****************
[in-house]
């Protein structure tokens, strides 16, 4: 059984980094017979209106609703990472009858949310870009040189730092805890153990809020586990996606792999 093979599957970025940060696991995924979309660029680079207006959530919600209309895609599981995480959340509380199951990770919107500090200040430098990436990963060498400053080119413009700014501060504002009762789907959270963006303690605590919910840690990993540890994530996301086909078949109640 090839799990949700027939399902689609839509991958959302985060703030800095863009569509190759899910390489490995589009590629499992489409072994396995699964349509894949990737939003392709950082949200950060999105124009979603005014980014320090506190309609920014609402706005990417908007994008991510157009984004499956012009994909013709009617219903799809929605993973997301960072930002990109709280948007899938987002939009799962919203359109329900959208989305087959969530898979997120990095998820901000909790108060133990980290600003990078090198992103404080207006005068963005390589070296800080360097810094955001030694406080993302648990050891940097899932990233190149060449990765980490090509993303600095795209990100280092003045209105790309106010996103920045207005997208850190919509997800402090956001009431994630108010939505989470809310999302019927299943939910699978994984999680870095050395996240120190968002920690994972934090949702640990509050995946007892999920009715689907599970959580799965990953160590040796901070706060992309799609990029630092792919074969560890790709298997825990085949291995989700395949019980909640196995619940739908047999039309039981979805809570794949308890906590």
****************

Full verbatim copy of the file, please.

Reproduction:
[in-house]
């Protein structure tokens, strides 16, 4: 059984980094017979209106609703990472009858949310870009040189730092805890153990809020586990996606792999 093979599957970025940060696991995924979309660029680079207006959530919600209309895609599981995480959340509380199951990770919107500090200040430098990436990963060498400053080119413009700014501060504002009762789907959270963006303690605590919910840690990993540890994530996301086909078949109640 090839799990949700027939399902689609839509991958959302985060703030800095863009569509190759899910390489490995589009590629499992489409072994396995699964349509894949990737939003392709950082949200950060999105124009979603005014980014320090506190309609920014609402706005990417908007994008991510157009984004499956012009994909013709009617219903799809929605993973997301960072930002990109709280948007899938987002939009799962919203359109329900959208989305087959969530898979997120990095998820901000909790108060133990980290600003990078090198992103404080207006005068963005390589070296800080360097810094955001030694406080993302648990050891940097899932990233190149060449990765980490090509993303600095795209990100280092003045209105790309106010996103920045207005997208850190919509997800402090956001009431994630108010939505989470809310999302019927299943939910699978994984999680870095050395996240120190968002920690994972934090949702640990509050995946007892999920009715689907599970959580799965990953160590040796901070706060992309799609990029630092792919074969560890790709298997825990085949291995989700395949019980909640196995619940739908047999039309039981979805809570794949308890906590």